CBCA Book of the Year Award!

Posted: July 17, 2014 in Good reads

Hello book lovers and welcome back to the library blog. We have been a bit quiet this year due to technical issues but now we are back and ready to blog with renewed vigour and even more enthusiasm than usual, which is a lot!

Term 3 is an exciting term in the library as August brings us the Children’s Book Council of Australia’s CBCA Book Week, and we are busy planning exciting activities to celebrate our school’s love of books. One of our favourite parts of Book Week is the CBCA Book of the Year Awards. There are several categories including Picture Book, Early Childhood, and the Award for Information Books, but as a secondary school library our favourite category is the hotly-contested Book of the Year: Older Readers. This year there are six shortlisted books by Australian authors, which we will take a look at in this post. Which one do you think will win?

The Incredible Here and Now by Felicity Castagna

hereandnowMichael’s older brother dies at the beginning of the summer he turns 15, but as its title suggests The Incredible Here and Now is a tale of wonder, not of tragedy. Presented as a series of vignettes, in the tradition of Sandra Cisneros Young Adult classic The House on Mango Street, it tells of Michael’s coming of age in a year which brings him grief and romance; and of the place he lives in Western Sydney where those who don’t know any better drive through the neighbourhood and lock their car doors, and those who do, flourish in its mix of cultures. Through his perceptions, the reader becomes familiar with Michael’s community and its surroundings, the unsettled life of his family, the girl he meets at the local pool, the friends that gather in the McDonalds parking lot at night, the white Pontiac Trans Am that lights up his life like a magical talisman.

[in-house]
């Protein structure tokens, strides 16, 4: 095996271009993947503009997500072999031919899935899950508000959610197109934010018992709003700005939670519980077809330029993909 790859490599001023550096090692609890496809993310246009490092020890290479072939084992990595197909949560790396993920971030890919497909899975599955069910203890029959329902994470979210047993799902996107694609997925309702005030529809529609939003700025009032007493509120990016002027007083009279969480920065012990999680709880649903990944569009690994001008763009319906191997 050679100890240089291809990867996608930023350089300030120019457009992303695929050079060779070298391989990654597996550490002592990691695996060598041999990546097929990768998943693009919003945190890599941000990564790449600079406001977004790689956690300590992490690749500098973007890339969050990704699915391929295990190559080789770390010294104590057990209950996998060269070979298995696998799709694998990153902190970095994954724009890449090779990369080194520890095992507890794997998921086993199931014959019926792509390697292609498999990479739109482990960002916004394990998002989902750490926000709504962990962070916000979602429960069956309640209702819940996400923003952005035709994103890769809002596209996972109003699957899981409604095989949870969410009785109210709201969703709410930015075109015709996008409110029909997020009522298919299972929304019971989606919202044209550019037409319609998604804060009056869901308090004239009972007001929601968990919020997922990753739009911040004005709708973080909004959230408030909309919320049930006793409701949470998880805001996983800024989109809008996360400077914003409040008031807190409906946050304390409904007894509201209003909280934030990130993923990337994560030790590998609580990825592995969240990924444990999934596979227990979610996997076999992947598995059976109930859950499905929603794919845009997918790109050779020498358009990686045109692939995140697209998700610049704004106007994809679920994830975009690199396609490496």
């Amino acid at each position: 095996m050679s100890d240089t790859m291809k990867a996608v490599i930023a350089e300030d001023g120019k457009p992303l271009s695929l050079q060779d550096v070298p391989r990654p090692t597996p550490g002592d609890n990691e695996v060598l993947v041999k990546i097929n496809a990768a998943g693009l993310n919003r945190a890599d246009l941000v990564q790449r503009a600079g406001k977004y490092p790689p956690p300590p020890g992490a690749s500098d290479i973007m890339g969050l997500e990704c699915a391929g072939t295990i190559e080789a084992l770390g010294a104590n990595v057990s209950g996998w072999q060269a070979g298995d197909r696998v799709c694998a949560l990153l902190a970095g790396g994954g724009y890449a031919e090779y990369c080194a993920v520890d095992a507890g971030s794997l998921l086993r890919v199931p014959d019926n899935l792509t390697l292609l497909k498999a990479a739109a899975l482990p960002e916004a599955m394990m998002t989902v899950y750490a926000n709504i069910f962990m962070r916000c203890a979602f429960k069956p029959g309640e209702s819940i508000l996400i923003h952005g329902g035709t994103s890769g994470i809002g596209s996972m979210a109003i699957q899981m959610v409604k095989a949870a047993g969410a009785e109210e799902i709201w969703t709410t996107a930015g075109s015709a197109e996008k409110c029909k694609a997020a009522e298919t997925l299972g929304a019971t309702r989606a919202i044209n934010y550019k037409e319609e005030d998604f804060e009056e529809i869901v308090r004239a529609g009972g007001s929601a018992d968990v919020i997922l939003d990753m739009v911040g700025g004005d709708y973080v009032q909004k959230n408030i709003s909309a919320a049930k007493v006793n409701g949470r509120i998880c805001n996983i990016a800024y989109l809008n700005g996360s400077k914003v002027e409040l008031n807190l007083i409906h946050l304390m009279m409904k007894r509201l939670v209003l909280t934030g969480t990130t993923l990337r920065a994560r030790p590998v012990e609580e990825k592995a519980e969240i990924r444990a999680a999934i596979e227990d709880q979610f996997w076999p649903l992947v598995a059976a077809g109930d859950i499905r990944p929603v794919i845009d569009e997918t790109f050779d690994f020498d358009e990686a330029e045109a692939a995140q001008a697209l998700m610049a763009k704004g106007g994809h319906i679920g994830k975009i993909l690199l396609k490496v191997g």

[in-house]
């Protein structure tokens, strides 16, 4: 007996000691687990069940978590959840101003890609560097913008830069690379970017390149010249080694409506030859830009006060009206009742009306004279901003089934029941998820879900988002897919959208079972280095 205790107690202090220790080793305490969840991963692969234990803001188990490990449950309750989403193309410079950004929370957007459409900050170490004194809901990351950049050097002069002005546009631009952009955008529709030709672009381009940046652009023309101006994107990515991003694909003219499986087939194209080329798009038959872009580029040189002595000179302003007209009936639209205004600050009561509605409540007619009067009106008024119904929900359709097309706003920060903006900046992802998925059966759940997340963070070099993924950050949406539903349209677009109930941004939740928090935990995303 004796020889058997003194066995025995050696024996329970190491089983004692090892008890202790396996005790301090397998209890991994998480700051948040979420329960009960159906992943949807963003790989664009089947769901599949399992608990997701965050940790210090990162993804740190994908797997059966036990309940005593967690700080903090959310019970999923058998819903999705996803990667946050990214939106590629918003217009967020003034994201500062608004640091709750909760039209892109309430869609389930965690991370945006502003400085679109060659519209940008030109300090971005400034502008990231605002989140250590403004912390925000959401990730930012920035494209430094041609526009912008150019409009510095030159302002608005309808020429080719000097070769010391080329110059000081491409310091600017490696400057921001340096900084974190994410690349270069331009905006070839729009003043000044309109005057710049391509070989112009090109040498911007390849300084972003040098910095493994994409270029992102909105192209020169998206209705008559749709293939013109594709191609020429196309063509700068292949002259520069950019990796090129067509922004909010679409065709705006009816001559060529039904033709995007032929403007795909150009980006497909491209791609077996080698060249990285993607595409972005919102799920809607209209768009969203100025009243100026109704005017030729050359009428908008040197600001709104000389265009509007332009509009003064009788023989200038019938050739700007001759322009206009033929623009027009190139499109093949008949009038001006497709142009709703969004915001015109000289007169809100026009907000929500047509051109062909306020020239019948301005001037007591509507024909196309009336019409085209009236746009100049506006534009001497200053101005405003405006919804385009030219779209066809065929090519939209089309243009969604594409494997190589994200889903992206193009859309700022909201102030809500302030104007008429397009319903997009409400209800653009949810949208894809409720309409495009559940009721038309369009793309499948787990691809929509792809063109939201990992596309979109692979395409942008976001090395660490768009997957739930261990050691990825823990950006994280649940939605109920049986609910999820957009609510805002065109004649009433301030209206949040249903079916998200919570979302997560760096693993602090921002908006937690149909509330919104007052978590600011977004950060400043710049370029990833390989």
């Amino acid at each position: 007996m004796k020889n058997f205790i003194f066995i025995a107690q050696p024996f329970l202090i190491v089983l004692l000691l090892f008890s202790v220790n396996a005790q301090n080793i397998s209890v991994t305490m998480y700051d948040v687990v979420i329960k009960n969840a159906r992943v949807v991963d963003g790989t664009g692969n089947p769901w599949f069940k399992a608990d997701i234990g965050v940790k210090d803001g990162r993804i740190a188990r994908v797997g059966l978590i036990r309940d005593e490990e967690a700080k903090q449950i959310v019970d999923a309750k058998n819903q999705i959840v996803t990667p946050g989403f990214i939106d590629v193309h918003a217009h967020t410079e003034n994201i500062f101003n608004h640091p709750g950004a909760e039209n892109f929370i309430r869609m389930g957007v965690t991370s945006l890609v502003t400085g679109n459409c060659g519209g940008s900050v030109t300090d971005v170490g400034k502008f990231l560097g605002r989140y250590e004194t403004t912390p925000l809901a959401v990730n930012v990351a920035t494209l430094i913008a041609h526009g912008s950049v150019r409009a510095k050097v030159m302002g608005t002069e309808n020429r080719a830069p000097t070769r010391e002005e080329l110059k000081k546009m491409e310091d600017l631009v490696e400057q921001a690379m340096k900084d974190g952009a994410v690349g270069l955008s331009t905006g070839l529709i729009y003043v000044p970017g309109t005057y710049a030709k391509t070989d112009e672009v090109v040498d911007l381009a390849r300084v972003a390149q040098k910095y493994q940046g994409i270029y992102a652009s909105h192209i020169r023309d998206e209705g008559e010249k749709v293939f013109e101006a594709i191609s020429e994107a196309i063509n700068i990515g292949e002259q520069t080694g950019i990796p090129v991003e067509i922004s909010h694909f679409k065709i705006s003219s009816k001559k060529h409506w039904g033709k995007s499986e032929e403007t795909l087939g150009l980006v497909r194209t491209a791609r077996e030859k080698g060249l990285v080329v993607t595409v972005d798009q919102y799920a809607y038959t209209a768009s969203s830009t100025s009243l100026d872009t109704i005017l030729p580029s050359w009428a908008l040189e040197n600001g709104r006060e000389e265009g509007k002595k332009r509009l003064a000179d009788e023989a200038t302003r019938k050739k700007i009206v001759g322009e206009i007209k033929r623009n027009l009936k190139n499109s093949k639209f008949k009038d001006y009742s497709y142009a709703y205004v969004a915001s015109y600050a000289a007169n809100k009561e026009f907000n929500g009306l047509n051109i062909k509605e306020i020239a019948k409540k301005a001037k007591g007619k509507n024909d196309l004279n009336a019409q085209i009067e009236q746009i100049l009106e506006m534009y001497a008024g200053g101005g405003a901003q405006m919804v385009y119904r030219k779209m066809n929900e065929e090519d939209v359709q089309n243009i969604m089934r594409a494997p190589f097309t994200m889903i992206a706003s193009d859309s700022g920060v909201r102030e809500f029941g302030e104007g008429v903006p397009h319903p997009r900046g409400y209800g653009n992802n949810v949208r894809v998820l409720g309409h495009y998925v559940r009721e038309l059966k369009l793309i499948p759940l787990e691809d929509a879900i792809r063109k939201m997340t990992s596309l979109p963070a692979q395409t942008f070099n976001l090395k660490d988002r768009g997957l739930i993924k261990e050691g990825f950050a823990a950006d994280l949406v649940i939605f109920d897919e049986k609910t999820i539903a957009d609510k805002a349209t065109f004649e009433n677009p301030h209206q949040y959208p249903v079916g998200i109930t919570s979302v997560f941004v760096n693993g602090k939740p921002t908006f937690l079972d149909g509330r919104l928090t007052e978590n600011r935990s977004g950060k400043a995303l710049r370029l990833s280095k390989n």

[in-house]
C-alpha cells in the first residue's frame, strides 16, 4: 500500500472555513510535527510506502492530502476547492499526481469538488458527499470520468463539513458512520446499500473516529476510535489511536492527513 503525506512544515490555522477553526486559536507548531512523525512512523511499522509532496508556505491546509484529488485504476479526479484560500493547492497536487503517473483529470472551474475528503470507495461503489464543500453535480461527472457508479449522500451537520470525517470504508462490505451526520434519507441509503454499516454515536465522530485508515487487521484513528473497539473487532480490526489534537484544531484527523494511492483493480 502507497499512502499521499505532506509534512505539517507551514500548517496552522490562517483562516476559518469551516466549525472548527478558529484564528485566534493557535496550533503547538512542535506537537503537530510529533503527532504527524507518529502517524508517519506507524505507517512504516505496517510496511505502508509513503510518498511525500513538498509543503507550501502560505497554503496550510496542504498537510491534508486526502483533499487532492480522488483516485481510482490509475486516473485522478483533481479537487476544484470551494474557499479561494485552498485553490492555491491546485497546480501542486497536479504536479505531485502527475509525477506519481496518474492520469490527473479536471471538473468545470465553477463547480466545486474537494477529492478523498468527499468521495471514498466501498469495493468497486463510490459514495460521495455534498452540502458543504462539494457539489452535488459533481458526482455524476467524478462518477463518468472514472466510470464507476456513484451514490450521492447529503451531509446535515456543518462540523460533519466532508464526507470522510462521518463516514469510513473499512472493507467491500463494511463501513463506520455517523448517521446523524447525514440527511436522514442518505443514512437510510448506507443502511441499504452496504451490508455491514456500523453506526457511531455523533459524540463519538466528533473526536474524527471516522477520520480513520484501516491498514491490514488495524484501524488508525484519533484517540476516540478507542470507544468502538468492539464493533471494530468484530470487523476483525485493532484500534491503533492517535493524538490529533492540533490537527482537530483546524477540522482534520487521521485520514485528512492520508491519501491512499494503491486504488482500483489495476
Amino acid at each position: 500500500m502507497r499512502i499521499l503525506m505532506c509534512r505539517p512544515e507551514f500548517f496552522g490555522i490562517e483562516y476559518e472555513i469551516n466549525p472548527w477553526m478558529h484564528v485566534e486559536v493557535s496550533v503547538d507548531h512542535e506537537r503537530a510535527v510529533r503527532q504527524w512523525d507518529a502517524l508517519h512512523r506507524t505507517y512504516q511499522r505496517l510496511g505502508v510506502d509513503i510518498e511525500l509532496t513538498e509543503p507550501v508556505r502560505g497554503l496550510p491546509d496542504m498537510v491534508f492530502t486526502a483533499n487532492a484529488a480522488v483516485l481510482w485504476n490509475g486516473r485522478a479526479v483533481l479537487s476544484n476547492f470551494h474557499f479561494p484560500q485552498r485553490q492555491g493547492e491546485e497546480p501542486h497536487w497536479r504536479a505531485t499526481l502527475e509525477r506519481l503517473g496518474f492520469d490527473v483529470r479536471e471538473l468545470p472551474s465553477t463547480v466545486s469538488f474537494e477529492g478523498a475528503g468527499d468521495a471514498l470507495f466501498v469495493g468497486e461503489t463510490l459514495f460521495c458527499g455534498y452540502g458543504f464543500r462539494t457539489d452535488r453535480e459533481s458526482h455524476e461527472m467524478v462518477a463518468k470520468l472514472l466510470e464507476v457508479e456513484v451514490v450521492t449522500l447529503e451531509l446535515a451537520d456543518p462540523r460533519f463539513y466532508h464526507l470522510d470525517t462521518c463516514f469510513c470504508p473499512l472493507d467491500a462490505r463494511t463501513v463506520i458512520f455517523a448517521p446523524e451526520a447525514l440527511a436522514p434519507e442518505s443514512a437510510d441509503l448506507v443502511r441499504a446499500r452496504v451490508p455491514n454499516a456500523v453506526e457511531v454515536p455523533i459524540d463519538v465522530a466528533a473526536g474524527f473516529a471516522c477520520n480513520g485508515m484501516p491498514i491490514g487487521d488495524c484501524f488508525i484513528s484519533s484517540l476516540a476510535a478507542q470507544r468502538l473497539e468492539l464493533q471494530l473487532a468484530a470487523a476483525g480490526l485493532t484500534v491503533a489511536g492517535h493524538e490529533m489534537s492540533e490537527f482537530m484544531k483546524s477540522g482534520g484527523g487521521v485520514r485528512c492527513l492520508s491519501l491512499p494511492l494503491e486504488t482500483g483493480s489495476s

The First Third by Will Kostakis

firstthirdLife is made up of three parts: in The First Third, you’re embarrassed by your family; in the second, you make a family of your own; and in the end, you just embarrass the family you’ve made.That’s how Billy’s grandmother explains it, anyway. She’s given him her bucket list (cue embarrassment), and now, it’s his job to glue their family back together. No pressure or anything. Fixing his family’s not going to be easy and Billy’s not ready for change. But as he soon discovers, the first third has to end some time. And then what? It’s a Greek tragedy waiting to happen.




Life in Outer Space by Melissa Keil

life-in-outer-spaceSam Kinnison is a geek, and he’s totally fine with that. He has his horror movies, his nerdy friends, World of Warcraft, and until Princess Leia turns up in his bedroom, worry about girls he won’t. Then Camilla Carter arrives on the scene. She’s beautiful, friendly and completely irrelevant to his plan – except that Camilla has a plan of her own.





Fairytales for Wilde Girls by Allyse Near

wildegirlsThere’s a dead girl in a birdcage in the woods. That’s not unusual. Isola Wilde sees a lot of things other people don’t. But when the girl appears at Isola’s window, her every word a threat, Isola needs help.Her real-life friends – Grape, James and new boy Edgar – make her forget for a while. And her brother-princes – magical creatures seemingly lifted from the pages of the French fairytales Isola idolises – will protect her with all the fierce love they possess. It may not be enough. Isola needs to uncover the truth behind the dead girl’s demise . . . before the ghost steals Isola’s last breath.




The Sky so Heavy by Claire Zorn

TheSkySoHeavyFor Fin, it’s just another day – racing for the school bus, bluffing his way through class and trying to remain cool in front of the most sophisticated girl in his universe. Only it’s not like any other day because, on the other side fo the world, nuclear missiles are being detonated.






Wildlife by Fiona Wood

wildlife Boarding for a term in the wilderness, sixteen-year-old Sibylla expects the gruesome outdoor education program – but friendship complications, and love that goes wrong? They’re extra-curricular. Enter Lou from Six Impossible Things – the reluctant new girl for this term in the great outdoors. Fragile behind an implacable mask, she is grieving a death that occurred almost a year ago. Despite herself, Lou becomes intrigued by the unfolding drama between her housemates Sibylla and Holly, and has to decide whether to end her self-imposed detachment and join the fray. And as Sibylla confronts a tangle of betrayal, she needs to renegotiate everything she thought she knew about surviving in the wild.


(Book summaries from http://trove.nla.gov.au/)


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